It was good to see everyone back this week and getting into the swing of things. Please let me know what days you’re looking to come in this week. Every week we’ve grown and gotten more people, especially to our 9:30am class. This is great! Remember as well, there are classes at 6am so on the off chance you’ve been waking up at 5am and twiddling those thumbs looking for something to do, there’s always CrossFit 🙂
Additionally, I’d like to include the definition and methodology of CrossFit in this email. I’ve done my best to cover it briefly during the warm up or cool down in our classes, but I think this is a more succinct (if lengthy) explanation. Hope it helps!
CrossFit is defined as “constantly varied, functional movements performed at high intensity.” It’s a mouthful, but in essence this means three things: 1) No two workouts will be the same. WODs may be repeated several months apart to see progression, but day in and out no two WODs will resemble one another. 2) The movements performed during WODs will be compound, full body movements. An opposition to this would be isolation exercises, such as a bicep curl, tricep extension, leg curl, etc… Anything where you sit down and use a machine we won’t do. Instead, the majority of our movements will consist of squats, presses, pullups, pushups, burpees (woo!), and so forth. All of these movements, as opposed to curls, utilize the entire body. You get much more bang for your buck and the human body naturally uses multiple muscles groups when performing actions anyway. That’s the definition of functional, movements that have ‘function’ or capacity in our everyday lives. 3) High intensity is what you experience day in and out. Heart pounding, sweating, energy store depleted. It sucks, but gosh darn it the results don’t lie. For any workout routine (whatever it may be, CrossFit or otherwise) to be effective, it takes at absolute minimum 30 days. True effectiveness takes a lifetime.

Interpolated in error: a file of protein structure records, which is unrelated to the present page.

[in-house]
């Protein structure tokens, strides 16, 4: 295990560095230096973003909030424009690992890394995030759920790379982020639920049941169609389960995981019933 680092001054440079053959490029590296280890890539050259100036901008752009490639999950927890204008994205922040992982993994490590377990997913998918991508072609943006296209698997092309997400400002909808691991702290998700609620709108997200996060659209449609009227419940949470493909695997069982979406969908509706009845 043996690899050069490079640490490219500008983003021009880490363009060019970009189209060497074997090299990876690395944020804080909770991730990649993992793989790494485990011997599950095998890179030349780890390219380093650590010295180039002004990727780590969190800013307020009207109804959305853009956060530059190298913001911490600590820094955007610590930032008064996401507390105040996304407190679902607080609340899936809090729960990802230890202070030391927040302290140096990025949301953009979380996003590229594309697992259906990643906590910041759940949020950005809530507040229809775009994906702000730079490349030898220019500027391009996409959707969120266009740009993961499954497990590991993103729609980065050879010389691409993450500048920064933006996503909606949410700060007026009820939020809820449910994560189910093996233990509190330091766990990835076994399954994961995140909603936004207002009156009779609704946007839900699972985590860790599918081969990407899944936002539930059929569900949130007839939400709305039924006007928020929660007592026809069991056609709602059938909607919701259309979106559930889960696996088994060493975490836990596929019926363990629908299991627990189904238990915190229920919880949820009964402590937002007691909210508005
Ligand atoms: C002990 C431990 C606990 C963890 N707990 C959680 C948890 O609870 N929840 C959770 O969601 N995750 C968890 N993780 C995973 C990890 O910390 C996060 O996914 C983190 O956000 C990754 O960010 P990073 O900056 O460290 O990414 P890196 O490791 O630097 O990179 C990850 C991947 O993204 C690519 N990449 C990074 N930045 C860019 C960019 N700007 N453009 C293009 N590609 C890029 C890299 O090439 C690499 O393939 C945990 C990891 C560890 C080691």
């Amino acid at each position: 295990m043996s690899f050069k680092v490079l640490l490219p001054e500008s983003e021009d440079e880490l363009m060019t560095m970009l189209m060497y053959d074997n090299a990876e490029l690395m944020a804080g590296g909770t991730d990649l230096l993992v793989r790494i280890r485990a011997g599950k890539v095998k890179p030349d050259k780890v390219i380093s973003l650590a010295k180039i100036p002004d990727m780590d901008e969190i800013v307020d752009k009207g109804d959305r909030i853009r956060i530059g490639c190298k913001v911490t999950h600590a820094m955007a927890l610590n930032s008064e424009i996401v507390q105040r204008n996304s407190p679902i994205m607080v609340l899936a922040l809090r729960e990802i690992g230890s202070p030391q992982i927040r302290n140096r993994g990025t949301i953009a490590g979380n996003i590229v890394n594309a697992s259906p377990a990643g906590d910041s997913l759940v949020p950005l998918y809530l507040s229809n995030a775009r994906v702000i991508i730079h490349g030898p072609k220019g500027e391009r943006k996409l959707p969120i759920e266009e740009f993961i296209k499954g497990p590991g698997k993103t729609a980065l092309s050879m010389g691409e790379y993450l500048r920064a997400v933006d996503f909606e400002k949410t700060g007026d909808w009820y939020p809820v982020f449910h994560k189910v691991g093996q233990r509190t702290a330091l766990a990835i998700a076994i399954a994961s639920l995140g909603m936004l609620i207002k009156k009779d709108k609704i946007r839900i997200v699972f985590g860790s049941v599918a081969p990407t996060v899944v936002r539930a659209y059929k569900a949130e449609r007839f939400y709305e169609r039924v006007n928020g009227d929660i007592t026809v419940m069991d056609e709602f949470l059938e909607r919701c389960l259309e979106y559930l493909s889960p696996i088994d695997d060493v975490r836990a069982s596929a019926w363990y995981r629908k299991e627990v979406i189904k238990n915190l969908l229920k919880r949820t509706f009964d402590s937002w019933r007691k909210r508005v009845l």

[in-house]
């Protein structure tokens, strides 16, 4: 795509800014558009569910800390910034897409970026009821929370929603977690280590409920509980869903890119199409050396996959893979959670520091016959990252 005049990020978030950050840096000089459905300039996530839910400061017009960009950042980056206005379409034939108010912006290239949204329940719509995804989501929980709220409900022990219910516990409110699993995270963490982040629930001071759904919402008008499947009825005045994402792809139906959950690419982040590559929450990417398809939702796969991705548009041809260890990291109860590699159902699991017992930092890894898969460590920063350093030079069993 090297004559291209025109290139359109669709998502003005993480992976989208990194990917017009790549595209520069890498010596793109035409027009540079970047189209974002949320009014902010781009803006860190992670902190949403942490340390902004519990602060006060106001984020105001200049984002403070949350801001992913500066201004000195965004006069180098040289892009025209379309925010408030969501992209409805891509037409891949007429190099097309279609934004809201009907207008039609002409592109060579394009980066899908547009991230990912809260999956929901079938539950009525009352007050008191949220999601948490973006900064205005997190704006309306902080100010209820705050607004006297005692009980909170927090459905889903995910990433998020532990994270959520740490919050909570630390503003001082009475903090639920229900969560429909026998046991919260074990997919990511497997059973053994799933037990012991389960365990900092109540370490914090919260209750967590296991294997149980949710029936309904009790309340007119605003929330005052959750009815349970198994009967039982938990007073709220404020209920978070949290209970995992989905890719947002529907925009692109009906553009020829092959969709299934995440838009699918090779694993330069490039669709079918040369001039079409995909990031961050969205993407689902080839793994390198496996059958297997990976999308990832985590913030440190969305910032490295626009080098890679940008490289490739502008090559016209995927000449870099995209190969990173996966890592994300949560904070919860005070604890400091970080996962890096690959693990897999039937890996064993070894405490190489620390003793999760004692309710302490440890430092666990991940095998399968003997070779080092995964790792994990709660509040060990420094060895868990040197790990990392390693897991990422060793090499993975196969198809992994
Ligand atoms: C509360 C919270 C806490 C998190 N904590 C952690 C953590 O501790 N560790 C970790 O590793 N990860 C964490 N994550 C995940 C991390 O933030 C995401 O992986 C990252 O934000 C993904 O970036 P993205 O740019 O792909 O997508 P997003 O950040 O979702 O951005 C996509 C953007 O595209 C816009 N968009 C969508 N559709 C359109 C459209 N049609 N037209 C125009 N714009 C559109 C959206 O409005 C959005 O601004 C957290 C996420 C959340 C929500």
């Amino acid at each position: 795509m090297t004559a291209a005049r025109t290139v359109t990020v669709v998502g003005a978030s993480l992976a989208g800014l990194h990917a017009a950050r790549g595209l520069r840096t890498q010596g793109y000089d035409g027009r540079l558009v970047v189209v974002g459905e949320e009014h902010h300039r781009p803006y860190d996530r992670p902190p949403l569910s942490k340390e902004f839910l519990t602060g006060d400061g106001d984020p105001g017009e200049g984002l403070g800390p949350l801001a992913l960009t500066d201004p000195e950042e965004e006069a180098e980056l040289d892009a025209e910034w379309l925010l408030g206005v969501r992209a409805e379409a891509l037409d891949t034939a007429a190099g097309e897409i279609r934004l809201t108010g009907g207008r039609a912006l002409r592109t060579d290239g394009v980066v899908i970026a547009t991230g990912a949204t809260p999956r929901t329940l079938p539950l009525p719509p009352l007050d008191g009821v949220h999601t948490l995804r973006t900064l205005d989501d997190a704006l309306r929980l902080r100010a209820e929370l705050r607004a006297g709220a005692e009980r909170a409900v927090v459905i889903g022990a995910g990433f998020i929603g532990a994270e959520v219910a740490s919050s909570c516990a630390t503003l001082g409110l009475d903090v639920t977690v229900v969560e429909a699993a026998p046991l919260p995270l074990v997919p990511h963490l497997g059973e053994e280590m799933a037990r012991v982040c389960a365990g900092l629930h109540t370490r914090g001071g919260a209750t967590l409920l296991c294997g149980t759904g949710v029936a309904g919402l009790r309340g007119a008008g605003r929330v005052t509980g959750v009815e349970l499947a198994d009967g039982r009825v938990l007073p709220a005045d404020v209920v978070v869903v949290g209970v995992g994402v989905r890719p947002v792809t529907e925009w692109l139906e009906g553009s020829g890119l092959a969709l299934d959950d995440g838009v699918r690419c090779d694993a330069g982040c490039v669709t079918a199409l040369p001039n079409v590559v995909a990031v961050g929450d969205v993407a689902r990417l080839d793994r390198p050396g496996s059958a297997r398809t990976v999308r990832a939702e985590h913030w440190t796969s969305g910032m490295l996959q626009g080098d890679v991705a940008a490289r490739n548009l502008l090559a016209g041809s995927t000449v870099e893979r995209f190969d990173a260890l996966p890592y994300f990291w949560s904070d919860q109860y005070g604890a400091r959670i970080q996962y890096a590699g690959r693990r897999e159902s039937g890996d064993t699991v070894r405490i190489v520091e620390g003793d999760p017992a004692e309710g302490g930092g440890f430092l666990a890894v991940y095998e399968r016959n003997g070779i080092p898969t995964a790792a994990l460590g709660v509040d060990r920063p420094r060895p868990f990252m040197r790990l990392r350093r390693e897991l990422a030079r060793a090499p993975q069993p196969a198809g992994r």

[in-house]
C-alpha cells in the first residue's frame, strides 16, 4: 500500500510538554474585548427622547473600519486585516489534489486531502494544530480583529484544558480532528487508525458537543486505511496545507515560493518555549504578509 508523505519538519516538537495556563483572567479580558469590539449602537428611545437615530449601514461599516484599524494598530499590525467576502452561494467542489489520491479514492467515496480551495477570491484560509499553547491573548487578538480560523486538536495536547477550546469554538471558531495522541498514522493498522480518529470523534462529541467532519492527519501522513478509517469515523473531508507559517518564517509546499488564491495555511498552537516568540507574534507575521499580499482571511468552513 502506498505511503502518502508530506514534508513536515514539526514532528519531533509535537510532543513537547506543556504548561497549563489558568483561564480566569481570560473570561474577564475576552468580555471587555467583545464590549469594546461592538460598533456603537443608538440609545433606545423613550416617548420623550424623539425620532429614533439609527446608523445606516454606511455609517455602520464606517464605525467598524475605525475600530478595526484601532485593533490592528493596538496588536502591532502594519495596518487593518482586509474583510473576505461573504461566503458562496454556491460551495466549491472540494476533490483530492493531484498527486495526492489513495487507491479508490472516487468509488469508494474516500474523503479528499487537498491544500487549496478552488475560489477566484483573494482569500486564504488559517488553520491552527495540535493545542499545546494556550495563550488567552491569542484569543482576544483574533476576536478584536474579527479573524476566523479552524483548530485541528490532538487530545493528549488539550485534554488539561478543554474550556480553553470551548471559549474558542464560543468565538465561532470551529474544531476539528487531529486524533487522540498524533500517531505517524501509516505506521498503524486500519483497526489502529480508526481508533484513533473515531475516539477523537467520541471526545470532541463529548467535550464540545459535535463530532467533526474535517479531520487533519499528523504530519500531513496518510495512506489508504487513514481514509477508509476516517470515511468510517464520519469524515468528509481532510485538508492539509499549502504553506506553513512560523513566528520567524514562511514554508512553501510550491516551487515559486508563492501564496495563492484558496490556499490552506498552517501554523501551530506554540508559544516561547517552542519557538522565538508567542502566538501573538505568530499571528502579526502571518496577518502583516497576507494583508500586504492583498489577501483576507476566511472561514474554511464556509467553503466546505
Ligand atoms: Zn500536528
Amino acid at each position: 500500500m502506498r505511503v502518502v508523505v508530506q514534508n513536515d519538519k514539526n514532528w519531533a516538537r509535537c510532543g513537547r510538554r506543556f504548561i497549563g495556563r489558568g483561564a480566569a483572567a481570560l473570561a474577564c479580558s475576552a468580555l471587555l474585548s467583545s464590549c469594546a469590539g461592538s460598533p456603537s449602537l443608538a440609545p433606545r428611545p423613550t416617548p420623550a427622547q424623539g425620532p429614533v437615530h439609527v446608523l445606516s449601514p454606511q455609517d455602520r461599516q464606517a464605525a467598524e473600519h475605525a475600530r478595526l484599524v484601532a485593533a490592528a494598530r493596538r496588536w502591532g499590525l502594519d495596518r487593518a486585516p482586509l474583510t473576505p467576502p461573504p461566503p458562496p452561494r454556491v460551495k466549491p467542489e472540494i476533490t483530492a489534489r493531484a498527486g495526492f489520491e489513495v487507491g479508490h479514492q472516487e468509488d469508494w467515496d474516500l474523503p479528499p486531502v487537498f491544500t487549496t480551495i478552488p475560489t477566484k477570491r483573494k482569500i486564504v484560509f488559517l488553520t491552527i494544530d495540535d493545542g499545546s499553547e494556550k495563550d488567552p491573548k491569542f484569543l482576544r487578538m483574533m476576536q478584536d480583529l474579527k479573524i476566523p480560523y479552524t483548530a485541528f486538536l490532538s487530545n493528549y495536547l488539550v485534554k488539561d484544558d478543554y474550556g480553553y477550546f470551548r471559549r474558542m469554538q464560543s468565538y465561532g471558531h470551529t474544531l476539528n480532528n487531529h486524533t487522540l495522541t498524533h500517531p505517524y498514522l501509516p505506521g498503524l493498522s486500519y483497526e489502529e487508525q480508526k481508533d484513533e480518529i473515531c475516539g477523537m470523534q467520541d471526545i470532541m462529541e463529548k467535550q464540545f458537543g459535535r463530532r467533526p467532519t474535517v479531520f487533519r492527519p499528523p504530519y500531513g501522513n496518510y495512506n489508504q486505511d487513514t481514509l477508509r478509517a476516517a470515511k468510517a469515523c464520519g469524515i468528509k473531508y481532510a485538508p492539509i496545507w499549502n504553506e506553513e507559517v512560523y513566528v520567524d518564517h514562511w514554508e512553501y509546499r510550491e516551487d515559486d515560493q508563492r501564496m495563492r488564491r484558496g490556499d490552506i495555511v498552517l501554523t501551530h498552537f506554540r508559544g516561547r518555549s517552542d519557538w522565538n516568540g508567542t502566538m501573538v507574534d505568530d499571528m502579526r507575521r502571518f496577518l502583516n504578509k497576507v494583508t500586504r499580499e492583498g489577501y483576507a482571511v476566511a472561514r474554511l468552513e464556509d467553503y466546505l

Basically what I’m trying to say is that CrossFit is the art at being fit for everything. We specialize in not specializing. An outstanding CrossFitter would be equally competent in sprinting as he would a long distance race. He would also be strong when going for a one rep maximum lift while being able to rep a lighter weight 40 or 50 or 60 times. CrossFit is about being a jack of all trades. As soon as you specialize, you lose capacity in other areas. An example is a marathon runner. Generally, long distance runners are great at running long distances, but that’s it. Have them try and lift a heavy weight and they’ve got nothing. Have them sprint, nothing. Do a short AMRAP, nothing. They’re only competent at running long distance. At CrossFit we aim to avoid exactly that. While we wouldn’t say that running long distance is bad, we would say that neglecting the other areas of fitness is a mistake. Being good at one or two things is meaningless. That’s the view of CrossFit.